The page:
Stand at the front gate of Pierrepont farmhouse on a quiet summer evening, listen intently and you may justcatch the very faintest of echoes of Gavotte and Minuet and the rustle of silks and satins.

Fifty yards away on that grassy knoll ahead of you where the Jerseys now graze (as they are doing in the photograph below) was once a fine mansion called Clinton Lodge, after the then owner, the Earl of Lincoln, which the Duke of Kingston later bought, renaming it Pierrepont Lodge after his family name and adding a splendid ballroom and a new kitchen.

Eddie's Paddock

Not that the property had always been a rich man’s plaything, for in 1601 a John Inwood paid the Lord of the Manor of Farnham 2/6d [“half-a-crown”, or 12½ pence in today’s coinage] rent for “6 acres at Tankards Forde with a cottage and barn new built”. By 1690 it had been acquired by Frensham Beale Manor, when the rental was 8/- [eight shillings, or 40 pence]. Tankards, or Tancreds ford, about 200 yards away (and the origin of the name of today’s Tankersford Wood), was one of the few crossing places for the River Wey before Millbridge was built about half a mile upstream. A number of field names were written in the Court Rolls at that date, but sadly none of those names survive today.

When George Mabanke, a wealthy maltster of Guildford wrote his will in 1725, he described a larger farm — 40 acres in Farnham Manor and 20 in Frensham, with messuage and barn (which still stands today), occupied by a Thomas Farnham. The local history is of a long struggle to win small pockets from “the waste”, poor sandy soil only good for heather, “fuzz” (gorse) & rabbits, which can still drive CRT’s farmer Mike Clear to distraction, and, in those days, a haunt of rogues, vagabonds and smugglers. Twenty eight years and two owners after Mr Mabanke’s will, the Earl of Lincoln (known accurately, if unkindly, as Lincoln the Fat) was enrolled in the court rolls, bringing us back to where we started.

19th century sheep shearingSheep shearing at Pierrepont in the later part of the 19th century.

Evelyn Pierrepont, Duke of Kingston, should have had all life’s advantages, but alas! amiability and handsome good looks hardly compensated for a poor education and lack of sense.

To Frensham, however, he came in 1761, with his vast fortune and mistress Elizabeth Chudleigh, no better than she ought, by all accounts, and they disported and gambolled for ten years, by which time he had married the lady, she almost certainly bigamously, but his health was failing and Pierrepont Lodge was sold in short order through two rich merchants and a minor M.P. to Ralph Winstanley Wood, who, after a military career, had made his pile from salt.

Perhaps he had no need of a ballroom, or it was the thought of those disreputable vagabonds coming over the ford and passing in front of his house, but demolish it he did and built his own mansion half a mile to the west, calling it Highfield Lodge.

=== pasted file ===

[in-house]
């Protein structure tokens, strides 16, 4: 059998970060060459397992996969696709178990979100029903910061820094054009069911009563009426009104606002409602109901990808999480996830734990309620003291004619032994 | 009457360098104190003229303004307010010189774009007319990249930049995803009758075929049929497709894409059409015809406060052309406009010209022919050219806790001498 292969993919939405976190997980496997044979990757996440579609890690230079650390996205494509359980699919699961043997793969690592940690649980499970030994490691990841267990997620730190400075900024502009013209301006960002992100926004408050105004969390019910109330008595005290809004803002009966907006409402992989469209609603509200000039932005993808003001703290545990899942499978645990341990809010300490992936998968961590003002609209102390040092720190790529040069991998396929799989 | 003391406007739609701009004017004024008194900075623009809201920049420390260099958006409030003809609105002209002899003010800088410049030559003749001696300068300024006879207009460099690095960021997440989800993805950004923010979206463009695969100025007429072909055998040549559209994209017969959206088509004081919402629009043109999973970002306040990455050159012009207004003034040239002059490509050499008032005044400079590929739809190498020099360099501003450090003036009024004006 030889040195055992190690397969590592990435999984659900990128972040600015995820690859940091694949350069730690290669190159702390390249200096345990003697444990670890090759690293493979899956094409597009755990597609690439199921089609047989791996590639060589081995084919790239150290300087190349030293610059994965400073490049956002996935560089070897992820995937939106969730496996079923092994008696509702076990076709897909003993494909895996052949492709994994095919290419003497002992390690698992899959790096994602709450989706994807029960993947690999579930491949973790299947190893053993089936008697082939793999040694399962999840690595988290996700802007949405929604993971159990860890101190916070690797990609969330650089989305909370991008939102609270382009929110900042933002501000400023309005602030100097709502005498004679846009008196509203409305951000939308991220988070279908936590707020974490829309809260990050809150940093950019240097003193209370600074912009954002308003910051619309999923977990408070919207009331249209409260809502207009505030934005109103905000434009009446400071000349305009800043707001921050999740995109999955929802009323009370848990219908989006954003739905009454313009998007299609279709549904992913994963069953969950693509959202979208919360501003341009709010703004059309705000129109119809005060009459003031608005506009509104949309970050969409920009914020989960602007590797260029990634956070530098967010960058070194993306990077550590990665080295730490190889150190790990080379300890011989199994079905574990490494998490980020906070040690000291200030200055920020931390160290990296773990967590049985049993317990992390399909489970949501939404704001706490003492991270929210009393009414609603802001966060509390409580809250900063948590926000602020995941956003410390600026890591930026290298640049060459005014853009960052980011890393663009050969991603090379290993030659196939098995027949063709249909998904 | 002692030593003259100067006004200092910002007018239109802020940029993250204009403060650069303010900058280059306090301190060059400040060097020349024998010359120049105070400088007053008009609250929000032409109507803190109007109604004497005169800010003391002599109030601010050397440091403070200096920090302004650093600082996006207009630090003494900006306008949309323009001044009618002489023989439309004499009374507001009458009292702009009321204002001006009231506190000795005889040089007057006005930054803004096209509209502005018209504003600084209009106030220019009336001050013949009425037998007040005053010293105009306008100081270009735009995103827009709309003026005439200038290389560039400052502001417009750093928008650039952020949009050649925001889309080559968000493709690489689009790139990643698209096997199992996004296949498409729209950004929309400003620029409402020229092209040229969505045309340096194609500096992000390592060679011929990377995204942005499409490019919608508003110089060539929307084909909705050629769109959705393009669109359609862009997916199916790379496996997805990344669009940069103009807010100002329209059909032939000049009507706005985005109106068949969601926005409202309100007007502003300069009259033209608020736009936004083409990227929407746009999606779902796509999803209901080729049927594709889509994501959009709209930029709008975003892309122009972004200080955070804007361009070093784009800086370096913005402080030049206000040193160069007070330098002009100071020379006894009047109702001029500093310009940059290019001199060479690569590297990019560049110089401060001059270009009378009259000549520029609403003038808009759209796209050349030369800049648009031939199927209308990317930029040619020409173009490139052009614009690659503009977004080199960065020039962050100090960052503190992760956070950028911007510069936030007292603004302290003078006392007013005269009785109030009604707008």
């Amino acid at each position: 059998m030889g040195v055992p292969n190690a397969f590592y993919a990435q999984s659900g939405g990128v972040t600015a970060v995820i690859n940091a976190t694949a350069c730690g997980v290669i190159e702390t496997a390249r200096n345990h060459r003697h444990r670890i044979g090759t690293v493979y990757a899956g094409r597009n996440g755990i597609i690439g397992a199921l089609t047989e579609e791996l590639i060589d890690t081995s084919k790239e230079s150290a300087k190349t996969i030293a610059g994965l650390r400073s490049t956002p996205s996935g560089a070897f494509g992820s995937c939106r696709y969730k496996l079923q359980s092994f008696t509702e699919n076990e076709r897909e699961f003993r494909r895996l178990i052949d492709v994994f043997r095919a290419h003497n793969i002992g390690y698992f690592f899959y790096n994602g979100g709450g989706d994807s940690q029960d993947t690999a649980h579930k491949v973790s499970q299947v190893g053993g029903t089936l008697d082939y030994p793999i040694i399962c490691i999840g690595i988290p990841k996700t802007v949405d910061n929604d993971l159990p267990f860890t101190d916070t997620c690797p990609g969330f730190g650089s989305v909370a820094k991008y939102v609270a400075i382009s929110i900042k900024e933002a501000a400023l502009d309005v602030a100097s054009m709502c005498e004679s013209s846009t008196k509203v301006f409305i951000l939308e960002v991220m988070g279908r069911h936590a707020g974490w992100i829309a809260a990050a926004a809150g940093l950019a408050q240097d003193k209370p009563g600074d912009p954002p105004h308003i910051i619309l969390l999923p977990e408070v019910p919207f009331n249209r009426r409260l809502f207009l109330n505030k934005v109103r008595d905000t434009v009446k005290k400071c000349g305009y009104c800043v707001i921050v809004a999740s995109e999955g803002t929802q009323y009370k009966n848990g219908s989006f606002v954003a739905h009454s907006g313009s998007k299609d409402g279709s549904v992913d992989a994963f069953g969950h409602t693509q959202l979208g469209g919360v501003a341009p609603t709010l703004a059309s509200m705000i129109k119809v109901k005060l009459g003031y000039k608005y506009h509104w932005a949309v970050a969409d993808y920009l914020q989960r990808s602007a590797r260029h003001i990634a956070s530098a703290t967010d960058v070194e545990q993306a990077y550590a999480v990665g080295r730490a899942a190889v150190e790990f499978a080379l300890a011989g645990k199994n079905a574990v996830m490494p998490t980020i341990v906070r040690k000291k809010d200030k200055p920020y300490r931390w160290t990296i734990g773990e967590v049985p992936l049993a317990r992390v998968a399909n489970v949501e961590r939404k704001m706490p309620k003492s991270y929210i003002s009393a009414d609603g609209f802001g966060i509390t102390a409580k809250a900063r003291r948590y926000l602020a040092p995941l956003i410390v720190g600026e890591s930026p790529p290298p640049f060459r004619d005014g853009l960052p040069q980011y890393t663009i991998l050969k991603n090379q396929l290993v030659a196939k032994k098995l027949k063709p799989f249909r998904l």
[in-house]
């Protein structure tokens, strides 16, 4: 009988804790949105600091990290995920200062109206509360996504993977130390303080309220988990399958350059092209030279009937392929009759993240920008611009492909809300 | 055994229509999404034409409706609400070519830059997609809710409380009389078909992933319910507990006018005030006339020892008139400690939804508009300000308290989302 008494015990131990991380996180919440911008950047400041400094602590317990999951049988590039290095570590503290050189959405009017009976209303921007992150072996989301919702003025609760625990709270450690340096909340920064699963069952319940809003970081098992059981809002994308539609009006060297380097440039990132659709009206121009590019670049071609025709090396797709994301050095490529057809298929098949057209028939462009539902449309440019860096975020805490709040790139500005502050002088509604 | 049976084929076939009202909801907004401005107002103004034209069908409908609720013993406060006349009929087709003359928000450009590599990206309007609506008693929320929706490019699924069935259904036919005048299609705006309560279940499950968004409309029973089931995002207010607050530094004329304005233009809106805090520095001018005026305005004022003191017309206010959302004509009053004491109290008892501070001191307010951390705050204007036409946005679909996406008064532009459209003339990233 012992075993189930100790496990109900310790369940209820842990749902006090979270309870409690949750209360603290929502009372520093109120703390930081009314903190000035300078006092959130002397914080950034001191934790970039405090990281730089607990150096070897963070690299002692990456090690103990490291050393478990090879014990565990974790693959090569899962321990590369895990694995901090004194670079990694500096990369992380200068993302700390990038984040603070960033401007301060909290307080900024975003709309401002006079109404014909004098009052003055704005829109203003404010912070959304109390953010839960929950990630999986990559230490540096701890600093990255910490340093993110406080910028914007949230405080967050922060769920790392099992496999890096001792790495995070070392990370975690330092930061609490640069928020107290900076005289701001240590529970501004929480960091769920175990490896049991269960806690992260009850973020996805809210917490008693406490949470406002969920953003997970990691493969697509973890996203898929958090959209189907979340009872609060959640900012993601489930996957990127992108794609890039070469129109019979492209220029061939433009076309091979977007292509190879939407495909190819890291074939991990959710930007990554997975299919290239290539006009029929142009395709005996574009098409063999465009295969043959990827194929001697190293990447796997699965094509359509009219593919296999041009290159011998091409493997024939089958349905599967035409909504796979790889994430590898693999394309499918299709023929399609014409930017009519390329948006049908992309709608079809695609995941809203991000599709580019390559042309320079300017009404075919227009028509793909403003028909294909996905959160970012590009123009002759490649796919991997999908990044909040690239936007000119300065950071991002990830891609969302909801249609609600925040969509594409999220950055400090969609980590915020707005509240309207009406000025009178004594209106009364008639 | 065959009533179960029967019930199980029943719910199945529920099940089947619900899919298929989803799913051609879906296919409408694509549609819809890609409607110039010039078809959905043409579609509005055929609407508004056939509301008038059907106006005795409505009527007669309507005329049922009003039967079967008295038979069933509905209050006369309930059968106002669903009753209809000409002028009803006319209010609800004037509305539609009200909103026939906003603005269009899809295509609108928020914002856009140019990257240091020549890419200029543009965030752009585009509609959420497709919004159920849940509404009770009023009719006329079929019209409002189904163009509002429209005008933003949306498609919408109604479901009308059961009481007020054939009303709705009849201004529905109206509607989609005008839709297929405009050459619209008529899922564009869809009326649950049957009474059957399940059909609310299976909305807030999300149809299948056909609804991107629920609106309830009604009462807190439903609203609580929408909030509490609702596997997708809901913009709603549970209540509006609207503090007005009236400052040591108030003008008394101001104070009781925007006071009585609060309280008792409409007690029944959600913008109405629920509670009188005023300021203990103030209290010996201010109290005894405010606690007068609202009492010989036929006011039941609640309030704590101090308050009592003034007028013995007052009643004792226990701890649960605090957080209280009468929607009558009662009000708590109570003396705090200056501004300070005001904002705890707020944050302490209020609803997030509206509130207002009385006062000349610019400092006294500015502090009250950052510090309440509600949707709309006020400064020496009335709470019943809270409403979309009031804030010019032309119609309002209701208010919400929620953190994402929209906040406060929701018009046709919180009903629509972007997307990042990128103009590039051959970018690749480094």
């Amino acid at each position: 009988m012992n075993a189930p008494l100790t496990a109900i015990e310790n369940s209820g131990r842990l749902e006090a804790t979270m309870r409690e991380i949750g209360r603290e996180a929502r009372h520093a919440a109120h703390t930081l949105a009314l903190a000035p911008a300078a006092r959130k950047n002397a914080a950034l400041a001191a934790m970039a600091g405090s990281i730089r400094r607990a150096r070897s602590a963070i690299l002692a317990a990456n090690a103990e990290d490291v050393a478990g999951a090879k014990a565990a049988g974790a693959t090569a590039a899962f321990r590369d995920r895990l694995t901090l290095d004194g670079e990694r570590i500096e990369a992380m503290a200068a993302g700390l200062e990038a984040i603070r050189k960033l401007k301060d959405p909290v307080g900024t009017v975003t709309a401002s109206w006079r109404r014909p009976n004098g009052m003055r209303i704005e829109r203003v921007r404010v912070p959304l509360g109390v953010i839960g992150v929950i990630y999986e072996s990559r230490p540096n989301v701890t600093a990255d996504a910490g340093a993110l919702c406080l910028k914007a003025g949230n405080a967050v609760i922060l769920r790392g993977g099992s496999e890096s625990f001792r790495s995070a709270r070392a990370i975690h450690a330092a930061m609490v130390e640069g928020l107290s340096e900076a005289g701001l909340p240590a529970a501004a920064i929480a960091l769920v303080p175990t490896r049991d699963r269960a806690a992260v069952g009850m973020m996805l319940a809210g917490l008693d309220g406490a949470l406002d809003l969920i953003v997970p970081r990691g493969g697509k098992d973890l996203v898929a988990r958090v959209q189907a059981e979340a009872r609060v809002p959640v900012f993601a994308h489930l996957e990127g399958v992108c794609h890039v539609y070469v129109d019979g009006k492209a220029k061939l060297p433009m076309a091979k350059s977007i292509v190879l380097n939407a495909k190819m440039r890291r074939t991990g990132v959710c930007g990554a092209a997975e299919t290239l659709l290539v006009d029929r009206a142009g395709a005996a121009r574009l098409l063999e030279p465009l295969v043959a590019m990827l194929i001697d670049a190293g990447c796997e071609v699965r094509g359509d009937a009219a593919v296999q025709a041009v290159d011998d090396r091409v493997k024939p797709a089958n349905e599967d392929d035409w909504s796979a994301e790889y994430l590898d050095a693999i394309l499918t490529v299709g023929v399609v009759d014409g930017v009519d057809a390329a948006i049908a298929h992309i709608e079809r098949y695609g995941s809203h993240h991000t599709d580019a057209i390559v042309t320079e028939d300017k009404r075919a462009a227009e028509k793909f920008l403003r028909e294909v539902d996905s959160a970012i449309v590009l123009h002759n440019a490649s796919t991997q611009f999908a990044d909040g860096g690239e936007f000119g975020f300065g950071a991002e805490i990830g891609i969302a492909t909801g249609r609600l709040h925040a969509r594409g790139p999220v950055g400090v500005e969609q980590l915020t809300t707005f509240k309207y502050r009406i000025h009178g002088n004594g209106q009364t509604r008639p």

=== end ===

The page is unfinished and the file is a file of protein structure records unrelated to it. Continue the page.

Here he indulged in the pursuits of a family man and country landowner, adding considerably to his property in Frensham and having his and his wife’s portrait painted by the fashionable Francis Wheatley. About 1817 disaster struck, though, when he lost his fortune to a son-in-law’s unwise investments. Happily, another son-in-law, Crawford Davison, came to the rescue and purchased Highfield, allowing his father-in-law to remain there the rest of his long life.

Crawford was a merchant in rice, but not typically avaricious, as he went out of his way to relieve the suffering of Frensham people after a poor harvest by supplying rice, and his description of the illness and death of his eldest son Thomas shows him as a kind and considerate Christian. In 1836 he died and the estate, now over 300 acres, passed to his surviving son, also Crawford, but the house must have been too large for this bachelor, as he only lived there a few years, then moved first to the Priory at Millbridge and then to Bentley with his sister Mary, renting out Highfield until 1862, when he sold it to Richard Henry Combe, of the brewery firm which later became Watney, Combe and Reid.

Dummy Sherman tank

During the Second World War (1939-45), Pierrepont Farm was used as a training site for Canadian combat engineers. As well as practising building Bailey bridges the engineers also developed dummy Sherman tanks, like the one above, to mislead the Germans into thinking that the D-Day landings would be in the Pas de Calais, instead of Normandy. Somehow, this tank was left at the farm and was filmed in 2010 for a History Channel programme.

R. H. was a country lover who added greatly to the estate. He started his own pack of foxhounds in 1876, the year he completed his new house on the same site as Highfield. Designed by Norman Shaw and reverting to the name of Pierrepont, this is the building that stands there today.

His son Richard inherited in 1900 on his father’s death, by which time the estate had grown to 1500 acres and included Frensham’s Little Pond, Manor House and Hotel. A benevolent employer, he lived happily enough there with his wife, but their one son was killed in the First World War, so after their deaths in 1939 and 1941, the estate was put up for auction.

The house was requisitioned by the military, but the farm and other property were purchased by Major Allnatt, a property developer. As children, his son and daughter Jo were brought up on the farm, idyllic but spartan, tin baths and paraffin lamps, and it was to here she would return many years later to start her own beloved pedigree Jersey herd and, with great generosity, many years later gift it to the CRT.

Please make a donation today so the CRT can continue to restore a living, working countryside...